UPDATE: Facebook’s tepid opening on Nasdaq May 18, with its stock closing at $38.23, just a few cents higher than its $38 pricing and with banks moving in late in the day to buy the stock to ensure it didn’t dip below $38 on its opening day, did nothing to catapult Kayak’s IPO prospects.
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With Facebook slated to price its IPO tonight and debut on Nasdaq on Friday with what could turn out to be a $100 billion valuation, can a much more diminutive, yet still substantive tech play in the form of Kayak follow on Facebook’s heels?
Or, to put it differently, can Kayak, racecar-like, maneuver and engage in some drafting as the Facebook engine laps the field?
Where there’s smoke there’s usually fire and CNBC provided some kindling late yesterday with a reportÂ that Kayak’s IPO roadshow could get under way after the Facebook dust has settled, perhaps following Memorial Day, which is May 28.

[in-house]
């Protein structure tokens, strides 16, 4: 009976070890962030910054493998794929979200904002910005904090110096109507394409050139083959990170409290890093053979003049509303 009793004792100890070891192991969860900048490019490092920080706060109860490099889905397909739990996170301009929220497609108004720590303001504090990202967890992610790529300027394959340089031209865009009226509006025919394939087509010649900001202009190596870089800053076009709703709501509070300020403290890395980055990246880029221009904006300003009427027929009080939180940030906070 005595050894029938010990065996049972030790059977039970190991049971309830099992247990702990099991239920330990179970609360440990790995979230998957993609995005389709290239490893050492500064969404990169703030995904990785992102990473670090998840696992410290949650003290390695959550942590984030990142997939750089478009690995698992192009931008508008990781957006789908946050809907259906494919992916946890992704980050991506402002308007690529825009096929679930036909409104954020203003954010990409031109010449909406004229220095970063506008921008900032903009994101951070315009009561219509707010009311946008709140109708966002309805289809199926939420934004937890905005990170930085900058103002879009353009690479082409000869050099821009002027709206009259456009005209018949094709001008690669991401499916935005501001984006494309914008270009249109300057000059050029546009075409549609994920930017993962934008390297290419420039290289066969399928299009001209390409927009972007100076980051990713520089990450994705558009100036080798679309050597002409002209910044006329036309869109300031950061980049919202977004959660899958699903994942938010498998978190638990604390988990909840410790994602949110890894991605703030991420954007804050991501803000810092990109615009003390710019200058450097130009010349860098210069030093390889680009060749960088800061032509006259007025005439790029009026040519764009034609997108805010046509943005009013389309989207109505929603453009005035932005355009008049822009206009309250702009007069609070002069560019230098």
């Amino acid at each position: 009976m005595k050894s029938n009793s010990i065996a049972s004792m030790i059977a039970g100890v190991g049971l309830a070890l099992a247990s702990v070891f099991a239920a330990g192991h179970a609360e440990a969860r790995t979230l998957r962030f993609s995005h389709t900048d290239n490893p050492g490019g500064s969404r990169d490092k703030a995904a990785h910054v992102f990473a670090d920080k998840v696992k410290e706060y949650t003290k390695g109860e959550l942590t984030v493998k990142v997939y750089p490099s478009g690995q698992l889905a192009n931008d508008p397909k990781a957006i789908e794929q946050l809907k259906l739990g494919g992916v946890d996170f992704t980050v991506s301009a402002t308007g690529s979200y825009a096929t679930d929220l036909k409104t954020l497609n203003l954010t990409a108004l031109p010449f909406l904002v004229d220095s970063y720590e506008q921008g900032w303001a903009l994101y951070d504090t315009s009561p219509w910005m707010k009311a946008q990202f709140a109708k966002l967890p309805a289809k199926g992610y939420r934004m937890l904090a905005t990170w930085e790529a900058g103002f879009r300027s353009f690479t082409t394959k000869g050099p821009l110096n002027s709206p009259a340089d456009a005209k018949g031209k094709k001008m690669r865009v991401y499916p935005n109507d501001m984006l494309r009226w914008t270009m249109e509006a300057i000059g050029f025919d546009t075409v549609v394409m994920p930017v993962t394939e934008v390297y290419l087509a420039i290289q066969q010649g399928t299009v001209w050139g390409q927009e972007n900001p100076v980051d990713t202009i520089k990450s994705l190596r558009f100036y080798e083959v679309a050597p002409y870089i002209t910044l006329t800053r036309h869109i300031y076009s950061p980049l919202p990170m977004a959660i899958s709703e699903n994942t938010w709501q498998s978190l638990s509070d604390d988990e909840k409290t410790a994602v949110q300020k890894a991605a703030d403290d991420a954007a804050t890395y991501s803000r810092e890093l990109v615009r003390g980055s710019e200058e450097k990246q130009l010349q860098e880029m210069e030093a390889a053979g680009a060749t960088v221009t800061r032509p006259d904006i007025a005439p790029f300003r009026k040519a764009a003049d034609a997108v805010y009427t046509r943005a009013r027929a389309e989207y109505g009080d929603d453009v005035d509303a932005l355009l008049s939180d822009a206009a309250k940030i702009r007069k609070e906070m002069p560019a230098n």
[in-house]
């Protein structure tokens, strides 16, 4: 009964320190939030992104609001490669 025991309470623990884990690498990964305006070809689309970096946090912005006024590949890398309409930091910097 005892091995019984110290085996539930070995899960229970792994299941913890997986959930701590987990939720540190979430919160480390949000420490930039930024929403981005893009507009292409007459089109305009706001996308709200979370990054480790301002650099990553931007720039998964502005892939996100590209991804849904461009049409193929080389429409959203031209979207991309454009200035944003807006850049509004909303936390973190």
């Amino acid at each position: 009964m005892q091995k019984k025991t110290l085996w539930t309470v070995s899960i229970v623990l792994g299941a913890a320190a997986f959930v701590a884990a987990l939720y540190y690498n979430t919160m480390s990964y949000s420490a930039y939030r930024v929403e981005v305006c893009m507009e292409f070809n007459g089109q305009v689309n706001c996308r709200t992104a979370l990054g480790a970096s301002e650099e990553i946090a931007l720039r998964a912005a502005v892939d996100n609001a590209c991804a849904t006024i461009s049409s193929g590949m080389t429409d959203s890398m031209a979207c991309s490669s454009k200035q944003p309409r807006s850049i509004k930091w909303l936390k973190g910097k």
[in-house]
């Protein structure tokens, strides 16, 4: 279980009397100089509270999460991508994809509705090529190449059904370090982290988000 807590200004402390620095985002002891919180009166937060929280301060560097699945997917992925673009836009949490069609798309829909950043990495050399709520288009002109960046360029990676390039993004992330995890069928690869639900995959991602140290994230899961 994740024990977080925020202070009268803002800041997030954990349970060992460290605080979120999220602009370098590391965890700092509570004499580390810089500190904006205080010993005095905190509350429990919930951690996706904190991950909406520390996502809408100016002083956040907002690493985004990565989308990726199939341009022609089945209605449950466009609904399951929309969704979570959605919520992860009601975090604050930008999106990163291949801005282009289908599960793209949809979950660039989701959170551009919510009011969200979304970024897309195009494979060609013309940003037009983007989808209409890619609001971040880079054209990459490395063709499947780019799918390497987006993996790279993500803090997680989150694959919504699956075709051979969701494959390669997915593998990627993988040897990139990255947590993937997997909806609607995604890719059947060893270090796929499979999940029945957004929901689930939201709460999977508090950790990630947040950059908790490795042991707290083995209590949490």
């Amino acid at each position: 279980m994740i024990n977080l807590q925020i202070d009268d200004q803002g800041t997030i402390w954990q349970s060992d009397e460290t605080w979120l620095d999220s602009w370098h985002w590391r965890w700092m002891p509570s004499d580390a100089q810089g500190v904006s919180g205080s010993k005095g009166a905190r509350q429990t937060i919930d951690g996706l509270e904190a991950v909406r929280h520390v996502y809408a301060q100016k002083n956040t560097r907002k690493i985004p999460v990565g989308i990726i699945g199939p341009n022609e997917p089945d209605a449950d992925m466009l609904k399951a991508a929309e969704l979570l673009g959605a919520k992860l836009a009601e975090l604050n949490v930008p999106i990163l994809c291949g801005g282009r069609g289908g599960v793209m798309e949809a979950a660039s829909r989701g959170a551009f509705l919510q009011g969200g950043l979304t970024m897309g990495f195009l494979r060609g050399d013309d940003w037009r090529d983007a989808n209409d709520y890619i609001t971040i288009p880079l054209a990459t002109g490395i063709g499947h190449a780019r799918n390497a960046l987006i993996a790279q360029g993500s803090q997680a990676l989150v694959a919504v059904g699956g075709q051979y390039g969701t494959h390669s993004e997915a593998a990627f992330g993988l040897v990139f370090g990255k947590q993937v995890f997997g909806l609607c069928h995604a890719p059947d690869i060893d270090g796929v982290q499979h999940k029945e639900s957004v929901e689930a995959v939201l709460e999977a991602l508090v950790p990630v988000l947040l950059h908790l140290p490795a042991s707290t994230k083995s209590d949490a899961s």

The report says Kayak could raise $150 million at a valuation of more than $1 billion.
With some $195 million in venture capital and private equity funding from investors including Sequoia Capital, Accel Partners, General Catalyst Partners and Oak Investment Partners, among others, hitting the $1 billion valuation has long been aÂ magic number for Kayak.
However, CNBC’s estimate of $150 million to be raised may be open to question since the travel metasearch company and its bankers haven’t set the IPO stock price and number of shares to be offered yet.
In addition, the timing of the kickoff of Kayak’s roadshow could still be up for debate. It’s not out of the question that it could begin as early as next week, with one school of thought holding that it isn’t necessary to let Facebook’s IPO debut percolate for awhile before getting out there and letting potential investors in Kayak’s IPO taste what’s brewing.
What’s clear is that any tech IPO that’s been waiting in the wings — and Kayak’s IPO has been on hold since November 2010 — Â didn’t want to take its show on the road while Facebook was making the rounds and hogging all the attention in recent days.
With Kayak’s first quarter revenue and EBITDA climbing 39% and 61%, respectively, it hopes to tell a growth story to investors, who undoubtedly will still be asking Kayak questions about its ongoing reliance on airfare shopping and pricing technology from Google’s ITA Software.
Kayak declined to comment on its IPO.